New Zealand massacre: Victims named include three-year-old and futsal player
At least 50 dead after gunman opened fire in two mosques in Christchurch
Omar Nabi speaks to the media about losing his father Haji Daoud in the mosque attacks. Photograph: Edgar Su/Reuters
Fifty people have been confirmed killed, and 50 injured, in Friday’s terrorist attack on two mosques in the New Zealand city of Christchurch. As of Saturday night, 36 people remained in hospital.
New Zealand police have not yet issued any public identification of any victims of attack.
Those listed here are those victims who have been confirmed as killed, missing or injured – either by statements from family members, official organisations or both.
We will update this article with new information once it has been confirmed.
Three-year-old Mucad Ibrahim is the youngest known victim of the attacks. He was at Al Noor mosque with his father and older brother Abdi when the attack happened. Everyone began to run, and Abdi thought his father had Mucad. In the rush and crush of people, the three became separated.
On Sunday, Abdi said police had confirmed his death. “My mum, she’s been struggling,” Abdi said. “Every time she sees other people crying, emotional, she just collapses.”
Ahmed Osman, a close family friend, said of Mucad: “He’s been loved by the community here. It’s been tough days. It’s been really tough days.”
Seventy-one-year-old Haji-Daoud Nabi died as he tried to save the lives of fellow worshippers at Al Noor mosque.
Nabi came to New Zealand from Afghanistan in 1977 and was a beloved community leader. His son, Yama al-Nabi, was running late for a meeting with his father at the mosque, and escaped the shooting by minutes.
He told assembled media on Saturday that his father “jumped in the firing line to save somebody else’s life”. “He has passed away,” Nabi said.
QUOTE | @NZ_Football Futsal Development Manager @margetts_josh: “To Atta’s family, we are deeply sorry for your loss. We can’t imagine what you are going through, but please know we love you and we are here for you during this incredibly difficult time.” #RIPAtta @MainlandFooty pic.twitter.com/tCcileWiUK— New Zealand Football (@NZ_Football) March 17, 2019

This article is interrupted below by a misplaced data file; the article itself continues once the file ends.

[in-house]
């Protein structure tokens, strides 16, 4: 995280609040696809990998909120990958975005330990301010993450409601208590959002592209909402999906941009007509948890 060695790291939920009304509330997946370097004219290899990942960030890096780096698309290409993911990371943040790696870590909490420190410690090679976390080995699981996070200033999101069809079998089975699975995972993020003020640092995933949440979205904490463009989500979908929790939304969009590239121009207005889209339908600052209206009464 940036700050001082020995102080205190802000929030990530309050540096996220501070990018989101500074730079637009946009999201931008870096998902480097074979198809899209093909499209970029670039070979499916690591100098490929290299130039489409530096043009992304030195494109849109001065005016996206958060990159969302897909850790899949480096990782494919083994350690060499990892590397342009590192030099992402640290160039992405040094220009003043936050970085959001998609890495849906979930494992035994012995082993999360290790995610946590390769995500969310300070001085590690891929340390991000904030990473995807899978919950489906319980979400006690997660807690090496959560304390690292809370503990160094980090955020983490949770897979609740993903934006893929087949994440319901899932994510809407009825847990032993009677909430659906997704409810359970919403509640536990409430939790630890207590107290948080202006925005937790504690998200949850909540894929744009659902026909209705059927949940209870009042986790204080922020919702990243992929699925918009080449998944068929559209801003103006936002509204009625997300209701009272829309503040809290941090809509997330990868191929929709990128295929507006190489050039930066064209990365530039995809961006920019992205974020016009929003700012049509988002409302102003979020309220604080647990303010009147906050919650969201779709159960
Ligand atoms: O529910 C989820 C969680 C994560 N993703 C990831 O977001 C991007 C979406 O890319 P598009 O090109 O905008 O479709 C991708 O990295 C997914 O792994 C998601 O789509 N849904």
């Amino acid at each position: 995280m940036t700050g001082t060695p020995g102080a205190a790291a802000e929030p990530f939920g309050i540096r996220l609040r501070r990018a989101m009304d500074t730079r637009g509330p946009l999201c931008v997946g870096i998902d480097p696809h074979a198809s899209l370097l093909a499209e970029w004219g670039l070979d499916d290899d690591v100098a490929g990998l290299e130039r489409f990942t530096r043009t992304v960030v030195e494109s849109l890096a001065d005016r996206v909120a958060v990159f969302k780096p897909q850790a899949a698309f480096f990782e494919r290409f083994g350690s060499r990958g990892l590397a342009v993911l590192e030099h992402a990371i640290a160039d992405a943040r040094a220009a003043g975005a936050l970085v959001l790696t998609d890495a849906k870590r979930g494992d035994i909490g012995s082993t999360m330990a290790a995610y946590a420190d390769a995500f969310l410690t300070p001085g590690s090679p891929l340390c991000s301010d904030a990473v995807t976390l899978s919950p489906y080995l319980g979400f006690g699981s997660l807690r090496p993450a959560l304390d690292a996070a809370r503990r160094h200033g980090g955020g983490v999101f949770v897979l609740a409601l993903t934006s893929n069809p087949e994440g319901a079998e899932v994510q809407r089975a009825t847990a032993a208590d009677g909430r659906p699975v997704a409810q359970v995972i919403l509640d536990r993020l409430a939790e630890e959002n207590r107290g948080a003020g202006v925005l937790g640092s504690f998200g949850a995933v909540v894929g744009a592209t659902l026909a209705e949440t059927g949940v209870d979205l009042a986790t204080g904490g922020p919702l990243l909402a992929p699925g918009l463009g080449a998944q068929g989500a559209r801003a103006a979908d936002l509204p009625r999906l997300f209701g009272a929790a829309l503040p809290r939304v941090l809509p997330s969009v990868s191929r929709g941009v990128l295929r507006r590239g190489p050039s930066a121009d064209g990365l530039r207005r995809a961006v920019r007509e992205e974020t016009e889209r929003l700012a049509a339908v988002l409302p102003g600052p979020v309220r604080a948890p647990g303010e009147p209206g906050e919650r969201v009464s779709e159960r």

His death was confirmed on Sunday in an official statement from Air New Zealand’s chief executive officer Christopher Luxon.
Fourteen-year-old Sayyad Milne was a keen footballer who was shot at Al Noor mosque while attending Friday prayers, as he did every week.
The Year 10 student at Cashmere high school had dreamed of being an international footballer one day.
His father, John Milne, told New Zealand radio his son had died. “I’ve lost my little boy, he’s just turned 14,” he said. “It’s so hard . . . to see him just gunned down by someone who didn’t care about anyone or anything.”
His mother, Noraini, managed to escape.
Atta Elayyan, 33, was the goalkeeper of New Zealand’s national men’s futsal team.
Elayyan, who had just become a father, was confirmed killed by New Zealand’s football association on Sunday.
A Palestinian man who was born in Kuwait, Elayyan was also a popular member of the Christchurch tech industry. He leaves behind his wife Farah and young daughter Aya.
“There is huge hole in our hearts,” said teammate Josh Margetts.
His daughter, Maha Elmadani, is a Christchurch-based graphic designer, and told news site Stuff.co.nz that her father had died on Friday.
Naeem Rashid & Taha Naeem
Father and son Naeem Rashid and 21-year-old Taha Naeem were both killed on Friday.
Pakistan’s foreign affairs minister tweeted that the pair were confirmed killed.
“[They] survived atrocities” and “arrived here in a safe haven only to be killed in the most atrocious way,” said Akil. “They were just looking for a safe place.”
Missing or injured
Zulfirman and Averroes Syah
Father and son Zulfirman and Averroes Syah are injured but alive.
Alta Marie, Zulfirman’s husband, said he shielded their son from bullets during the attack. Zulfirman is in a stable condition following extensive surgery, Marie said, while Averroes, aged two, only suffered minor injuries thanks to his father’s actions.
“While he is still in the intensive care unit at this stage, he will be moved to the general ward whenever it is deemed appropriate - likely in the next day or so,” she told the New Zealand Herald. “His condition has only improved since he arrived at the hospital yesterday.” – Guardian